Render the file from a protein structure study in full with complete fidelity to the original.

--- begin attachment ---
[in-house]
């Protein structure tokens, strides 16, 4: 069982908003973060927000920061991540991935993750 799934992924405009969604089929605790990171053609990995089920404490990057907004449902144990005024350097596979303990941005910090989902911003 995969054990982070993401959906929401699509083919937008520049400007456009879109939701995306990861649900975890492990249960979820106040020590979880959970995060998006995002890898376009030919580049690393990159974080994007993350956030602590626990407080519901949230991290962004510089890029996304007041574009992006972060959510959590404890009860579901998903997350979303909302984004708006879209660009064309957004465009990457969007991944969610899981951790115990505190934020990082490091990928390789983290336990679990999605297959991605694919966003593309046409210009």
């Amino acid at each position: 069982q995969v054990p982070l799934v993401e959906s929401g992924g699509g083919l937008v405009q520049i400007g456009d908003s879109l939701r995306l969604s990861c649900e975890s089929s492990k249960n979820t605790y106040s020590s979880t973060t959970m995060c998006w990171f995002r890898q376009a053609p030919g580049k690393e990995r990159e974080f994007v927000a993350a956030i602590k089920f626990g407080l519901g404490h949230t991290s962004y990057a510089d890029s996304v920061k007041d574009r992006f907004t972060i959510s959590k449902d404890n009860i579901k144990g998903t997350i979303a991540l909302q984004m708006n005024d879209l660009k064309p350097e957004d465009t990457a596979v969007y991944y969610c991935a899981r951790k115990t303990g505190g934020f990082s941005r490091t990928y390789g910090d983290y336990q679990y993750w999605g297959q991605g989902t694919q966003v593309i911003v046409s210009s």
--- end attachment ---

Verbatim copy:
[in-house]
């Protein structure tokens, strides 16, 4: 069982908003973060927000920061991540991935993750 799934992924405009969604089929605790990171053609990995089920404490990057907004449902144990005024350097596979303990941005910090989902911003 995969054990982070993401959906929401699509083919937008520049400007456009879109939701995306990861649900975890492990249960979820106040020590979880959970995060998006995002890898376009030919580049690393990159974080994007993350956030602590626990407080519901949230991290962004510089890029996304007041574009992006972060959510959590404890009860579901998903997350979303909302984004708006879209660009064309957004465009990457969007991944969610899981951790115990505190934020990082490091990928390789983290336990679990999605297959991605694919966003593309046409210009």
């Amino acid at each position: 069982q995969v054990p982070l799934v993401e959906s929401g992924g699509g083919l937008v405009q520049i400007g456009d908003s879109l939701r995306l969604s990861c649900e975890s089929s492990k249960n979820t605790y106040s020590s979880t973060t959970m995060c998006w990171f995002r890898q376009a053609p030919g580049k690393e990995r990159e974080f994007v927000a993350a956030i602590k089920f626990g407080l519901g404490h949230t991290s962004y990057a510089d890029s996304v920061k007041d574009r992006f907004t972060i959510s959590k449902d404890n009860i579901k144990g998903t997350i979303a991540l909302q984004m708006n005024d879209l660009k064309p350097e957004d465009t990457a596979v969007y991944y969610c991935a899981r951790k115990t303990g505190g934020f990082s941005r490091t990928y390789g910090d983290y336990q679990y993750w999605g297959q991605g989902t694919q966003v593309i911003v046409s210009s």